American oil growing most since first well signals independence

The U.S. expanded its oil production this year by the most since the first commercial well was drilled in 1859, upending a belief that Americans were increasingly hooked on foreign crude.

Domestic output grew by a record 766,000 barrels a day to the highest level in 15 years, government data show, putting the nation on pace to surpass Saudi Arabia as the world’s largest producer by 2020. Net petroleum imports have fallen by more than 38 percent since the 2005 peak and now account for 41 percent of demand, down from 60 percent seven years ago, moving the U.S. closer to energy independence than it has been in decades.

Seven years after President George W. Bush declared “America is addicted to oil, much of which is imported from unstable parts of the world,” the country has so much crude that it was able to join Europe in choking off exports from Iran without pushing U.S. benchmark prices over $100 a barrel. And refining capacity helped make the U.S. the world’s largest fuel supplier. Even in Venezuela, where Exxon Mobil Corp. (XOM)’s assets were seized, more and more cars run on gasoline made in America.

“The U.S. has a huge lead in the 21st century in maintaining its superpower status,” said Ed Morse, global head of commodities research at Citigroup Inc. in New York. “There was absolutely no way to anticipate the level of growth in the oil supply.”

Faster, Cheaper

America’s latest oil rush was spurred by new technology that has made drilling faster, cheaper and better at unleashing oil from rock formations, even as it has raised alarms among environmentalists about the potential danger to drinking-water supplies and intensifying greenhouse-gas emissions.

Producers, eager to profit from prices that have remained above $75 for more than two years, deployed as many as 1,432 rigs, the most in records going back to 1987. Trucks bearing pipe traversed Wyoming’s high desert plains and Oklahoma’s back highways, geologists pored over well logs from Colorado to New Mexico, and landmen trying to secure mineral rights crowded into courthouse record rooms from North Dakota to the Gulf Coast.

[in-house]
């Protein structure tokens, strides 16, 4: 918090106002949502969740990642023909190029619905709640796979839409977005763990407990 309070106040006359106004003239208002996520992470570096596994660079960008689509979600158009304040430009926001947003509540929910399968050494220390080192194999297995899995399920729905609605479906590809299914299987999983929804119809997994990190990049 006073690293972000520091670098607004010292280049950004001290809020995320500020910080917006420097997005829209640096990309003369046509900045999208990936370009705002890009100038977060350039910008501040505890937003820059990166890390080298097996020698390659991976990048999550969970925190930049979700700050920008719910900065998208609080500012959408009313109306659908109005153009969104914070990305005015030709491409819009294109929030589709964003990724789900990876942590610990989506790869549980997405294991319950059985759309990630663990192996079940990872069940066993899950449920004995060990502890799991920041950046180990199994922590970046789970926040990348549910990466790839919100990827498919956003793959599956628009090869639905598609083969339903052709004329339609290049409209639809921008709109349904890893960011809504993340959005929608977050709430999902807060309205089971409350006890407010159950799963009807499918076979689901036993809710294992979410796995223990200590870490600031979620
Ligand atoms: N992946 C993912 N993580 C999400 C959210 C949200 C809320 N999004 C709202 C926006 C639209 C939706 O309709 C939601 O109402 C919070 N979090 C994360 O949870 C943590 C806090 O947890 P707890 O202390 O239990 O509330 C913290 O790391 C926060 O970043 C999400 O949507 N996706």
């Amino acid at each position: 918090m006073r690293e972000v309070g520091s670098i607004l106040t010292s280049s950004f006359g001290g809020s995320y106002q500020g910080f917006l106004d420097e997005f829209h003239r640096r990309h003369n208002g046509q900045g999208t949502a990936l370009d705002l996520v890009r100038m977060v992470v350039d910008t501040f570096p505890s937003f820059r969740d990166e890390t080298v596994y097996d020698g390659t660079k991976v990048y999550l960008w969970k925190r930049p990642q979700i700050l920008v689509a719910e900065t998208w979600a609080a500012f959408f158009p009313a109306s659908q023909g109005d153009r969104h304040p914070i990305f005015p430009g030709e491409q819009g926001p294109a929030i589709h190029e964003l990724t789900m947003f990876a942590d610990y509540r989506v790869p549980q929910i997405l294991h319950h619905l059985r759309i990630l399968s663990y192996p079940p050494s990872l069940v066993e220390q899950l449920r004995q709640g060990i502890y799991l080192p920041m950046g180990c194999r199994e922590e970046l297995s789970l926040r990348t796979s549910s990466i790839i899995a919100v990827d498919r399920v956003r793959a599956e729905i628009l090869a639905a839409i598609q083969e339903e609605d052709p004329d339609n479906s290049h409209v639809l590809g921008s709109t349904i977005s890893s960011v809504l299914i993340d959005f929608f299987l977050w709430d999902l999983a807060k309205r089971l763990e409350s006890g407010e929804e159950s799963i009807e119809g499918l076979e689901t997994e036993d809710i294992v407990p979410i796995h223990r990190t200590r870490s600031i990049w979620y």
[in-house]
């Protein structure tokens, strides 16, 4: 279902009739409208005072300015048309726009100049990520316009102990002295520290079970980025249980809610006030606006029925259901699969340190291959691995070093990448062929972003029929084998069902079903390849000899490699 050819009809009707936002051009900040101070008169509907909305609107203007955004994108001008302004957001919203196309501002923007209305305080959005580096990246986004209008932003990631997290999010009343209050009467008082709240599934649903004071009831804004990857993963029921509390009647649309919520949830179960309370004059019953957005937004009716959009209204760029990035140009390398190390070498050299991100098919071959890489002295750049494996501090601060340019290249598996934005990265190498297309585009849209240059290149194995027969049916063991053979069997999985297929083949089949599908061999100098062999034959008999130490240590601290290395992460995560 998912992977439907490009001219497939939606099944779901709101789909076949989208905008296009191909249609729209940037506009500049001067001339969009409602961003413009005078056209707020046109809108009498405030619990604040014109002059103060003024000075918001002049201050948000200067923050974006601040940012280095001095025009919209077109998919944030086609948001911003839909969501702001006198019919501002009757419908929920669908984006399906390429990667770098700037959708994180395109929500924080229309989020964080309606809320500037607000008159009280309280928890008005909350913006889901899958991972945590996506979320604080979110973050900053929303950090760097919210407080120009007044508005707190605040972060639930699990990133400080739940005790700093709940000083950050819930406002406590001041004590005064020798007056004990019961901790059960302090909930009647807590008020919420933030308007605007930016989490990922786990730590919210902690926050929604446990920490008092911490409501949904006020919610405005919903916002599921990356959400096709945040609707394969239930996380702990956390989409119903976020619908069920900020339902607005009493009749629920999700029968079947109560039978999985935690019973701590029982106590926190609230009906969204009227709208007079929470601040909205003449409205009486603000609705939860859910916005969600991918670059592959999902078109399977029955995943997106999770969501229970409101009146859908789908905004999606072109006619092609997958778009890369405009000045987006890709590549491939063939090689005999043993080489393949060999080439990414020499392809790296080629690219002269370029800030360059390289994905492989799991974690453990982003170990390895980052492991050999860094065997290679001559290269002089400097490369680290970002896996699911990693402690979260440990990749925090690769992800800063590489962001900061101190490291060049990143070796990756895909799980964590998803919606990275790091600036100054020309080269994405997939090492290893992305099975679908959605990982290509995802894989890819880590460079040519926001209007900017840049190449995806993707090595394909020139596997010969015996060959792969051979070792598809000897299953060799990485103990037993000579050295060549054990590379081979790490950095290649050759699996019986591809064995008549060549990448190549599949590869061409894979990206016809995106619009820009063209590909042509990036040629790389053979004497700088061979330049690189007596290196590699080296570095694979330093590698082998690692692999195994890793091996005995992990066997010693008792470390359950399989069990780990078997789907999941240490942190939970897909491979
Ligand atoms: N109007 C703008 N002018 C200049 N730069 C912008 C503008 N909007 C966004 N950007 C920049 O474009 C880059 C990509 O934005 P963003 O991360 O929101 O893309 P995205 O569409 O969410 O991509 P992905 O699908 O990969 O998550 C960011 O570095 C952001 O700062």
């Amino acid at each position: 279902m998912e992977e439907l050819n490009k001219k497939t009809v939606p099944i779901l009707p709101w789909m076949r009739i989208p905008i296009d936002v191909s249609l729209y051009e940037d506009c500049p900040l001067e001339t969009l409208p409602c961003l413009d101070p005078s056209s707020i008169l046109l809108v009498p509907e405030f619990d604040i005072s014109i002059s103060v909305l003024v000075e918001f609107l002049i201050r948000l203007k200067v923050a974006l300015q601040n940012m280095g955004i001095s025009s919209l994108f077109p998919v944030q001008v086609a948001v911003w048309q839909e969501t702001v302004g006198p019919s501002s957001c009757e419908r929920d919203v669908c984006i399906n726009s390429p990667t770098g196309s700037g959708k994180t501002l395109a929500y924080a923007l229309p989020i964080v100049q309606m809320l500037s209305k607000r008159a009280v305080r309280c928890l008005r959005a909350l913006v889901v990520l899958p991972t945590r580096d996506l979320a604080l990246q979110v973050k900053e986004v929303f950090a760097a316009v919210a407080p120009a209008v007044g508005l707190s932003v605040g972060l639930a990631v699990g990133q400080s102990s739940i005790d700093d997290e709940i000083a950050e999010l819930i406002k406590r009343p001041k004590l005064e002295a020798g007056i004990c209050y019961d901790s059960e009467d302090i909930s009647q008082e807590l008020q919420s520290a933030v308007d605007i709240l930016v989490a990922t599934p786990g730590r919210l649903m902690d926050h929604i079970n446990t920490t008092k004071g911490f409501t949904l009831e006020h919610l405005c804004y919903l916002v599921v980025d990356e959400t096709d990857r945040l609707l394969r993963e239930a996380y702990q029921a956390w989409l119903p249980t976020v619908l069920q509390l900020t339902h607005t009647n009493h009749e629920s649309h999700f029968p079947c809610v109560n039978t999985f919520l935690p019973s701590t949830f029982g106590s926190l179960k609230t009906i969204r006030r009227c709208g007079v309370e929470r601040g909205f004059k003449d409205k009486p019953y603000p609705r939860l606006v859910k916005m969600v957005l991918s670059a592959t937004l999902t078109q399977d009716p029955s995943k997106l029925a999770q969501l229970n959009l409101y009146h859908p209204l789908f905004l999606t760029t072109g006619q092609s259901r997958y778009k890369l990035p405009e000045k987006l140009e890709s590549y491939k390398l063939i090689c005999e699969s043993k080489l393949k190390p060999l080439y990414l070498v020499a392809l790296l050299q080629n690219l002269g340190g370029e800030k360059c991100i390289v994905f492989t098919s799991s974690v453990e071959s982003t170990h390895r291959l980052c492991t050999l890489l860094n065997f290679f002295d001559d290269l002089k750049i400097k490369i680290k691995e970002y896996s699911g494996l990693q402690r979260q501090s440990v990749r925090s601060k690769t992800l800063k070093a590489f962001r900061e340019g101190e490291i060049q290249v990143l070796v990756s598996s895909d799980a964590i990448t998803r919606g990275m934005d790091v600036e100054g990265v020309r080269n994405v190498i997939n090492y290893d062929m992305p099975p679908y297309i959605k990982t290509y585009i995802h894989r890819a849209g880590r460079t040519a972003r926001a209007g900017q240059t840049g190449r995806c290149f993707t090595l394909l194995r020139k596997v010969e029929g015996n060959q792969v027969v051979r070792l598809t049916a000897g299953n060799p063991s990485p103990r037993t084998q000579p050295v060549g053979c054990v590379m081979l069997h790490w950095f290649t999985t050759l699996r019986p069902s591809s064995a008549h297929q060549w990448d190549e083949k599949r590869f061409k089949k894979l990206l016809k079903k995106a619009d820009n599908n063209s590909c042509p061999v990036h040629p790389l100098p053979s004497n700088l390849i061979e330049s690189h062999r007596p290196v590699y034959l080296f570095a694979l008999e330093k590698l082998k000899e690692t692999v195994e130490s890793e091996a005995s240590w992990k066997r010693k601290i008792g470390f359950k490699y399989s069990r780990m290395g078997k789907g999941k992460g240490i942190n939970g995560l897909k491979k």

The U.S. will produce an average of 6.41 million barrels a day this year, a 14 percent increase from 2011, according to a Dec. 11 report from the Department of Energy. It’s the biggest annual gain in the number of barrels since the industry began when Pennsylvania’s Drake well ignited the first American oil rush in 1859, department data show. Saudi Arabia pumped 9.7 million barrels a day in November, according to data compiled by Bloomberg. The Paris-based International Energy Agency said last month the U.S. is on track to become the top producer in about eight years.

‘New Thing’

“The shale oil revolution is a new, new thing,” said Francisco Blanch, the head of commodities research for Bank of America Merrill Lynch in New York. “It has come out of nowhere in the last year and a half.”

The nation’s stockpiles increased by a record 13 percent this year, and U.S. refiners are paying less for crude than much of the rest of the world. Landlocked by export restrictions and limited transportation, the glut of U.S. light, sweet crude — cheaper to process than the high-sulfur, sour grades pumped by Saudi Arabia and Venezuela — pushed domestic prices down to as much as $28 a barrel less than Brent, the European blend that sets prices for more than half the globe’s oil.

That discount handed Gulf Coast refiners an advantage over competitors and helped the U.S. become a net fuel exporter last year for the first time since 1949, surpassing Russia as the world’s largest. Venezuela quintupled its imports from the U.S. this year to a record 196,000 barrels a day in September, according to Energy Department data.

Global Clout